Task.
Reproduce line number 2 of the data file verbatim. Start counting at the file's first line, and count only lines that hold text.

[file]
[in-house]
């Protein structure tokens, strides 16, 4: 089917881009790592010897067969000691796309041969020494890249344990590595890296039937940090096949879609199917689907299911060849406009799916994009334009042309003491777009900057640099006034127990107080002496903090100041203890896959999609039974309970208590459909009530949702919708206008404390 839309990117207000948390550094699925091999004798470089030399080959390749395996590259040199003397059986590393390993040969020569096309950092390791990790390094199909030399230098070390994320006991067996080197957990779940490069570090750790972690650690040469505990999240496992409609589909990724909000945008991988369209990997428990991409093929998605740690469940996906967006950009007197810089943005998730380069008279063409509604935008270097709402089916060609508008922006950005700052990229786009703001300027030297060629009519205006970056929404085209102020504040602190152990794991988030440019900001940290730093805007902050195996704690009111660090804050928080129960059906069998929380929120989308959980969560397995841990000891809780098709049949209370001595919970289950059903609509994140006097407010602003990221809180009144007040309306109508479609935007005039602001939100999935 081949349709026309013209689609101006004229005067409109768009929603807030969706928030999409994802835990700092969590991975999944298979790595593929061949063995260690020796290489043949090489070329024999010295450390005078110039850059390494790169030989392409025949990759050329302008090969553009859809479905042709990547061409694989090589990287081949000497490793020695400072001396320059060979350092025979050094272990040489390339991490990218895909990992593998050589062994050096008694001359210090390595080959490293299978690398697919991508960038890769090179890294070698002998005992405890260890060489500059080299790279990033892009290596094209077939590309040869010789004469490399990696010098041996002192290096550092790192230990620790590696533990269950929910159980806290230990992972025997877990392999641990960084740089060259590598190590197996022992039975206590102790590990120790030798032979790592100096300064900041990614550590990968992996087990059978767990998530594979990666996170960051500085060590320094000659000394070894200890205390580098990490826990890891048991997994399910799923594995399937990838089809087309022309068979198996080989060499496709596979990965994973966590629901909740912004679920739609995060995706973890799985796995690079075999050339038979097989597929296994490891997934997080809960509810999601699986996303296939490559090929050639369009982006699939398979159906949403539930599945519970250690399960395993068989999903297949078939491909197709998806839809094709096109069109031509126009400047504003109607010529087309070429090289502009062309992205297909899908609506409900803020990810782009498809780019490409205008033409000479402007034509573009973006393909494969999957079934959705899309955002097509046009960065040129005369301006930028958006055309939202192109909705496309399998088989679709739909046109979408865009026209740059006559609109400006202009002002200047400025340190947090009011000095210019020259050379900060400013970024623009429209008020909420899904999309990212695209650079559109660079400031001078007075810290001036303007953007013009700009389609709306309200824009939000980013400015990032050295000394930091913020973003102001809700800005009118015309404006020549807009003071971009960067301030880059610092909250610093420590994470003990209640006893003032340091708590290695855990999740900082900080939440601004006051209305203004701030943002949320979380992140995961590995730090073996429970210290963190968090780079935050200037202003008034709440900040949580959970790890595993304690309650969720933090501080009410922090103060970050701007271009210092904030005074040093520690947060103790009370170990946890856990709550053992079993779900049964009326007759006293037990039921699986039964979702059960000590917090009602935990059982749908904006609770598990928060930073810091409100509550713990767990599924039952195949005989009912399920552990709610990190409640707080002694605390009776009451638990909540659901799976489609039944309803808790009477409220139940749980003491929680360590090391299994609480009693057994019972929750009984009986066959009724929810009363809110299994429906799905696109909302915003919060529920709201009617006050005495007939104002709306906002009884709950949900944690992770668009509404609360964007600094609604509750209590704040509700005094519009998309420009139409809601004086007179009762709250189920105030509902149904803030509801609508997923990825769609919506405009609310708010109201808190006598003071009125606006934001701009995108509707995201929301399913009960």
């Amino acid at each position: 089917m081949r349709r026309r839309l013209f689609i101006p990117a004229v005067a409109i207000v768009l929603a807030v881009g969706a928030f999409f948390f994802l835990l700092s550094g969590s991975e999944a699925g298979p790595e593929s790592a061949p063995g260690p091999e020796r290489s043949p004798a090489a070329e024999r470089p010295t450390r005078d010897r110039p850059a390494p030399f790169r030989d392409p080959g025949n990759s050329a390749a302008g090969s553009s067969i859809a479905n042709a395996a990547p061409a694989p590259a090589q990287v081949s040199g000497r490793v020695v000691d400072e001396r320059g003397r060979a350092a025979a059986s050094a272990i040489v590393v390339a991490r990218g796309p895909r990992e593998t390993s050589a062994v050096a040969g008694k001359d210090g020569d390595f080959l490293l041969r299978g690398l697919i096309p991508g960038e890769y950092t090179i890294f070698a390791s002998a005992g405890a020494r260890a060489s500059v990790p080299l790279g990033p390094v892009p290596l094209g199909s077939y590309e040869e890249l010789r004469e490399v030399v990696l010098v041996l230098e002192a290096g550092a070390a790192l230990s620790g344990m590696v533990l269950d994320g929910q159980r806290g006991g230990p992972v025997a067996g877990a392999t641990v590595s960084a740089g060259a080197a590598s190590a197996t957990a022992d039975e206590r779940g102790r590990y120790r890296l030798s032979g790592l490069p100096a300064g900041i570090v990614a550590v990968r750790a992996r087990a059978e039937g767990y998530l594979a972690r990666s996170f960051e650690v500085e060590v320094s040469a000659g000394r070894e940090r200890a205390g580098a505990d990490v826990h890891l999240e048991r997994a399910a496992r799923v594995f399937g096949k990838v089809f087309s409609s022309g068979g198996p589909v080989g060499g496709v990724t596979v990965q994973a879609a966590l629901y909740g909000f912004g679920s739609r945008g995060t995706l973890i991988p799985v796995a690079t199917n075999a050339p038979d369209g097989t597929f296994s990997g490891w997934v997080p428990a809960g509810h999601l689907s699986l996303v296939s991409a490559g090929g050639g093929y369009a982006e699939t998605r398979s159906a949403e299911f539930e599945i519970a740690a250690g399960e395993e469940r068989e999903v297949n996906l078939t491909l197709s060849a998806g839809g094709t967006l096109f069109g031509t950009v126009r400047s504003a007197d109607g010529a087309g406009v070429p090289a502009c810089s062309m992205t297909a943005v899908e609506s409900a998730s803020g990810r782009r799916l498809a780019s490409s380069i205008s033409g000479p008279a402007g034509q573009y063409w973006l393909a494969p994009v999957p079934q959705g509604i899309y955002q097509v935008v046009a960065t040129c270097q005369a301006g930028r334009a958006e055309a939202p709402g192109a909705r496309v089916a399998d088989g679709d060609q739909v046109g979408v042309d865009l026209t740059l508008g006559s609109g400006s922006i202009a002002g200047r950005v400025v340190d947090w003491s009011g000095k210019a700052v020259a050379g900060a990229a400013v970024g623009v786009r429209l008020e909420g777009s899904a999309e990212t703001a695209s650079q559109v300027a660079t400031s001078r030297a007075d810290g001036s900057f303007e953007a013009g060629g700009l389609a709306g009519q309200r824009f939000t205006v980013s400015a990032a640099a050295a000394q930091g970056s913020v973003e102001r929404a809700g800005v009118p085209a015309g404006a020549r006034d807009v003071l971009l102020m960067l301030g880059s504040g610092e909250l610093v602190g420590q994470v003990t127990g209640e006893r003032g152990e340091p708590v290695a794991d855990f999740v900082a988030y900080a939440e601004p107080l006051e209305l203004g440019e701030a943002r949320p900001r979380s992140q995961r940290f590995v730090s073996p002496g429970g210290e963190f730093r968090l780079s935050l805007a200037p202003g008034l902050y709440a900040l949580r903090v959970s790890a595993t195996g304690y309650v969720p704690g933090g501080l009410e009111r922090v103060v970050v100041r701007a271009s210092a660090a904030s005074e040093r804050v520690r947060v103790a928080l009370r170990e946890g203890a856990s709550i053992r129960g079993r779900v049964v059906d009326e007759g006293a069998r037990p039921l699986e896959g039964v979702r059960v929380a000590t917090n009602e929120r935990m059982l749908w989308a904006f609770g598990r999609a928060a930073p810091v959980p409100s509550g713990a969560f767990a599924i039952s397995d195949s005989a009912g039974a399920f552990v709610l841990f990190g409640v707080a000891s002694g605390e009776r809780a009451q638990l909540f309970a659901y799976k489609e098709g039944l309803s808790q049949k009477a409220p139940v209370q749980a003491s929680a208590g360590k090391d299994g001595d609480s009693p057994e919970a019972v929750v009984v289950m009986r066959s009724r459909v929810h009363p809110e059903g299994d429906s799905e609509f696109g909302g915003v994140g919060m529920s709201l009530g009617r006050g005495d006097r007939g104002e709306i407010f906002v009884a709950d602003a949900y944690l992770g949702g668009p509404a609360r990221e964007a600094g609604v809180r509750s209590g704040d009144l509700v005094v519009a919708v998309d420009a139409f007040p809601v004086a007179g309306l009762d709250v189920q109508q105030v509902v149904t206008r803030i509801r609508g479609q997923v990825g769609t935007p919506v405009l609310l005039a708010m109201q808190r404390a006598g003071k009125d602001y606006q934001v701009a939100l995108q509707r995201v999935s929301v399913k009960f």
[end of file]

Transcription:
């Protein structure tokens, strides 16, 4: 089917881009790592010897067969000691796309041969020494890249344990590595890296039937940090096949879609199917689907299911060849406009799916994009334009042309003491777009900057640099006034127990107080002496903090100041203890896959999609039974309970208590459909009530949702919708206008404390 839309990117207000948390550094699925091999004798470089030399080959390749395996590259040199003397059986590393390993040969020569096309950092390791990790390094199909030399230098070390994320006991067996080197957990779940490069570090750790972690650690040469505990999240496992409609589909990724909000945008991988369209990997428990991409093929998605740690469940996906967006950009007197810089943005998730380069008279063409509604935008270097709402089916060609508008922006950005700052990229786009703001300027030297060629009519205006970056929404085209102020504040602190152990794991988030440019900001940290730093805007902050195996704690009111660090804050928080129960059906069998929380929120989308959980969560397995841990000891809780098709049949209370001595919970289950059903609509994140006097407010602003990221809180009144007040309306109508479609935007005039602001939100999935 081949349709026309013209689609101006004229005067409109768009929603807030969706928030999409994802835990700092969590991975999944298979790595593929061949063995260690020796290489043949090489070329024999010295450390005078110039850059390494790169030989392409025949990759050329302008090969553009859809479905042709990547061409694989090589990287081949000497490793020695400072001396320059060979350092025979050094272990040489390339991490990218895909990992593998050589062994050096008694001359210090390595080959490293299978690398697919991508960038890769090179890294070698002998005992405890260890060489500059080299790279990033892009290596094209077939590309040869010789004469490399990696010098041996002192290096550092790192230990620790590696533990269950929910159980806290230990992972025997877990392999641990960084740089060259590598190590197996022992039975206590102790590990120790030798032979790592100096300064900041990614550590990968992996087990059978767990998530594979990666996170960051500085060590320094000659000394070894200890205390580098990490826990890891048991997994399910799923594995399937990838089809087309022309068979198996080989060499496709596979990965994973966590629901909740912004679920739609995060995706973890799985796995690079075999050339038979097989597929296994490891997934997080809960509810999601699986996303296939490559090929050639369009982006699939398979159906949403539930599945519970250690399960395993068989999903297949078939491909197709998806839809094709096109069109031509126009400047504003109607010529087309070429090289502009062309992205297909899908609506409900803020990810782009498809780019490409205008033409000479402007034509573009973006393909494969999957079934959705899309955002097509046009960065040129005369301006930028958006055309939202192109909705496309399998088989679709739909046109979408865009026209740059006559609109400006202009002002200047400025340190947090009011000095210019020259050379900060400013970024623009429209008020909420899904999309990212695209650079559109660079400031001078007075810290001036303007953007013009700009389609709306309200824009939000980013400015990032050295000394930091913020973003102001809700800005009118015309404006020549807009003071971009960067301030880059610092909250610093420590994470003990209640006893003032340091708590290695855990999740900082900080939440601004006051209305203004701030943002949320979380992140995961590995730090073996429970210290963190968090780079935050200037202003008034709440900040949580959970790890595993304690309650969720933090501080009410922090103060970050701007271009210092904030005074040093520690947060103790009370170990946890856990709550053992079993779900049964009326007759006293037990039921699986039964979702059960000590917090009602935990059982749908904006609770598990928060930073810091409100509550713990767990599924039952195949005989009912399920552990709610990190409640707080002694605390009776009451638990909540659901799976489609039944309803808790009477409220139940749980003491929680360590090391299994609480009693057994019972929750009984009986066959009724929810009363809110299994429906799905696109909302915003919060529920709201009617006050005495007939104002709306906002009884709950949900944690992770668009509404609360964007600094609604509750209590704040509700005094519009998309420009139409809601004086007179009762709250189920105030509902149904803030509801609508997923990825769609919506405009609310708010109201808190006598003071009125606006934001701009995108509707995201929301399913009960």